Private Medical Attendant's Report.

The requirement for a financial adviser to be either 'tied' to one financial product provider, or completely independent. A provision of the Financial Services Act.

The legal document issued by the insurance company to the policyholder, which states the terms and conditions of the insurance, it may also be called the policy contract or the contract.

Policy Reserves
The measure of the funds that a life insurance company holds specifically for fulfilment of its policy obligations.

Policy Term
The period of time for which an insurance policy provides coverage.

The person or organisation who owns an insurance policy.

Pooled Investment Fund
A vehicle for bringing together the investments of many people or organisations and using the combined funds to obtain economies of scale and investment management skills not available to individuals. Examples include unit trusts, investment trusts, etc.

All the interest rates in this range are portable. This means that if you move home during the discounted or fixed rate period, you can enjoy the same rate, on the amount outstanding on your original loan, for the remainder of the discounted or fixed rate period. Conditions apply - please ask for details.

Pound cost averaging
Pound cost averaging is a benefit of making regular savings in the stock market, especially when the market is volatile. In practice it means that you can get more for your money by investing in smaller, regular amounts.

Pre-existing Condition
Any physical or mental conditions that exist prior to the effective date of insurance coverage.

The single or regular periodic payment made to an insurance company in respect of an insurance policy.

Pre-tax Net Income
A corporation's annual net income before it has paid taxes. In the USA, The Internal Revenue Service currently allows corporations to deduct charitable contributions as much as 10 percent of their pre-tax net income.

Private Foundation
A foundation that receives most of its income from, and is subject to control of, an individual or other single or limited source. See Foundation. Also in the US, the technical IRS term for an organisation which is tax-exempt under Section 501(c)(3) and classified as a private foundation under the Internal Revenue Code. In the US, a private foundation is referred to as 'having a 501(c)(3) status'.

Private Operating Foundation
A legal classification for an endowed organisation which uses its income to operate a charitable activity, such as a school or camp, rather than to make grants.

Private Medical Attendant's Report
A report from an individual's own doctor ('Private Medical Attendant') which does not require a medical examination to be carried out. Used for underwriting purposes.

Private medical insurance
Pays towards private medical treatment if your condition is covered by the policy.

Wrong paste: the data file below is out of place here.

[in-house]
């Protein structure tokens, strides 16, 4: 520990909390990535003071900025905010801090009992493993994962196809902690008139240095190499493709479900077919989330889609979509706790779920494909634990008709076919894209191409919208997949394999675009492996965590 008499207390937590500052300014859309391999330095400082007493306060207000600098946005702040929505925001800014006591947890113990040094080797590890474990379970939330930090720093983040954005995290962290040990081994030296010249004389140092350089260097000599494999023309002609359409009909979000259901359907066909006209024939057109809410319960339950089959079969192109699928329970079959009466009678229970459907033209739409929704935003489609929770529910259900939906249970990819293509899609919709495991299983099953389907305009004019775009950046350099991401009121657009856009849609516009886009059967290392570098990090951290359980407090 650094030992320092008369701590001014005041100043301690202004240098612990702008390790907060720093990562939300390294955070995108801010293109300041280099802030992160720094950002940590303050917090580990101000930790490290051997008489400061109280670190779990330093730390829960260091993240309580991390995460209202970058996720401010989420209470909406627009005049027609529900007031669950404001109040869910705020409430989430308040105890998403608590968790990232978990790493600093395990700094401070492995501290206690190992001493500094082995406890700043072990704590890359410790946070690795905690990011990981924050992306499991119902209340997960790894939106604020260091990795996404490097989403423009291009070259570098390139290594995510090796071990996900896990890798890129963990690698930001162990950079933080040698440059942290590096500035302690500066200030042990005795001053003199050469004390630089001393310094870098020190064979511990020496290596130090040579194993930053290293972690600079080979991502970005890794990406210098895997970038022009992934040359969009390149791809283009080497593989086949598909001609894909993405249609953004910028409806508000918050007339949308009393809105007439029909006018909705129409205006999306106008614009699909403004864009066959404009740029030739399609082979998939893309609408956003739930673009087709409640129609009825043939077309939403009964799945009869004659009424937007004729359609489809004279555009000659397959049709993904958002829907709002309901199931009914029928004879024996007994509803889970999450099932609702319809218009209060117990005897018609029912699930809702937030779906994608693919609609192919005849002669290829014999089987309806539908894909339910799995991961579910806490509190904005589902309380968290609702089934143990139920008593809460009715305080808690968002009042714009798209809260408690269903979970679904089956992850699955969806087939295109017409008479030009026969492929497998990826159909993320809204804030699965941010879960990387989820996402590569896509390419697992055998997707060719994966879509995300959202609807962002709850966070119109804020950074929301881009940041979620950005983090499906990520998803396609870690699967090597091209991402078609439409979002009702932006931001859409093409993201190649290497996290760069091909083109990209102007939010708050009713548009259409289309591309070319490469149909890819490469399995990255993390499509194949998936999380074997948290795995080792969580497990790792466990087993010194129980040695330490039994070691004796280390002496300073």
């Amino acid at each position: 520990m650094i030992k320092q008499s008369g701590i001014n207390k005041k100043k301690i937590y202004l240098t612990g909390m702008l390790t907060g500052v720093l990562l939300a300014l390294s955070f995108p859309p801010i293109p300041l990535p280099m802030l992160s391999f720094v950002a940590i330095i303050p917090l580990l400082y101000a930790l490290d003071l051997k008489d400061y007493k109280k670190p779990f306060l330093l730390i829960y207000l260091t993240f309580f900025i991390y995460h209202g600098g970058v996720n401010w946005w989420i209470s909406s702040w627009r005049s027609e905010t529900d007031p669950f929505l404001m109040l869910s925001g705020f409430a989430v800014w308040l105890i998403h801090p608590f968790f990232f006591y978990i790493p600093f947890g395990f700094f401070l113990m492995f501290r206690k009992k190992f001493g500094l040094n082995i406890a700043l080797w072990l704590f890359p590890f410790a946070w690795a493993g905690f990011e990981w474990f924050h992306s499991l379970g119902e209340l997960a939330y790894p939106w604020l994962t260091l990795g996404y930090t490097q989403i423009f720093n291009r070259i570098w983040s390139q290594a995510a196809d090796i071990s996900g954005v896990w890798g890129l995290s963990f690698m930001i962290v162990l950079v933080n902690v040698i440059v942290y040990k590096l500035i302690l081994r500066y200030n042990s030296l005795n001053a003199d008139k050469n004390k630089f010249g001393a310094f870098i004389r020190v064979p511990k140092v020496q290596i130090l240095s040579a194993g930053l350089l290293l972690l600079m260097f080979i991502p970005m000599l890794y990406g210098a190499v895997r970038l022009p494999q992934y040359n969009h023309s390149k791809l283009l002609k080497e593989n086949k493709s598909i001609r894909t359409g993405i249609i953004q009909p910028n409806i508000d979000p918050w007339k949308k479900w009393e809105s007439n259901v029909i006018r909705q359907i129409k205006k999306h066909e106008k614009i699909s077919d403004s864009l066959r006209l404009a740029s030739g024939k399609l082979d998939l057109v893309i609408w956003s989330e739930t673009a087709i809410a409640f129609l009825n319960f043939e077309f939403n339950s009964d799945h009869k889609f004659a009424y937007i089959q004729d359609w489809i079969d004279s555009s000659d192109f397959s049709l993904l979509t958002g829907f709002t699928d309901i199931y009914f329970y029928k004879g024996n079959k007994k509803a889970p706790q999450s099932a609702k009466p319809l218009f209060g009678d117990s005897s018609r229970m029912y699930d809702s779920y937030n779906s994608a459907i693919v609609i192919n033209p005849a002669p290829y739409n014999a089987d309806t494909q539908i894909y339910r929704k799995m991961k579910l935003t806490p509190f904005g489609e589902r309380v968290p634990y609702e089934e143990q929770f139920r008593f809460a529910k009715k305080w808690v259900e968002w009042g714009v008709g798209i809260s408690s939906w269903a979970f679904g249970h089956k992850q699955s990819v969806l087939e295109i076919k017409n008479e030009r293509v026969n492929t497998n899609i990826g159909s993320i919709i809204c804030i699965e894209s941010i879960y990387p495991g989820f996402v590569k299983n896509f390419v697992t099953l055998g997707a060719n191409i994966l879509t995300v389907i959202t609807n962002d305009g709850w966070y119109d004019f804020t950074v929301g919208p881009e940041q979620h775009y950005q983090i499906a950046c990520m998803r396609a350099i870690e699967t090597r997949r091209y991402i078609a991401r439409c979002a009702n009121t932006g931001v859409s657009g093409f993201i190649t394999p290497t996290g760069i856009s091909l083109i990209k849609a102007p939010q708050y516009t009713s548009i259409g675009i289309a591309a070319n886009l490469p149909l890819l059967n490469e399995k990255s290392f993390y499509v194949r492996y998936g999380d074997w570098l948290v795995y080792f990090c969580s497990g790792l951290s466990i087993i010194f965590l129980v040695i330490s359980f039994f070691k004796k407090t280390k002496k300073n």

Processed Date
The date the contribution was credited to the account by the Charitable Gift Fund (USA).

The process by which the Will of someone who dies while living in England or Wales is validated. A local Probate Office will issue a Grant of Probate to validate a will and authorising the executors to administer the estate. This Grant has the status of a decree of the High Court. Hence anyone dealing in good faith with the executors named in the Grant has legal protection against any other party claiming to represent the deceased.

Professional Indemnity Insurance
Protects professionals against liability claims resulting from negligent work.

Pro Rata Premium
A rate charged for a period of insurance cover shorter than the normal period. For example, if an insured had cover for one quarter of a year, the Pro Rata premium might be only one quarter of the annual premium.

Pension Schemes Office.

Public Charity
In the USA, charitable organisations (those designated under Section 501(c)(3) by the Internal Revenue Code) that qualify as public charities, private operating foundations, or private foundations. A public charity as defined in Section 509 (identified by the Service as "not a private foundation") normally receives a substantial part of its income, directly or indirectly, from the general public or from government sources. The public support must be fairly broad, not limited to a few individuals or families.

Public Company
A company listed on the stock exchange and hence one whose shares are available for public investment.

Public Foundation
A nonprofit organisation that receives at least one-third of its annual income from the general public (including government agencies and foundations). Public foundations may make grants or engage in charitable activities.

Purchased Life Annuity
An income for life purchased from an insurance company. That part of the annuity that is deemed to be return of capital is tax-free but any balance is treated as interest and is subject to income tax.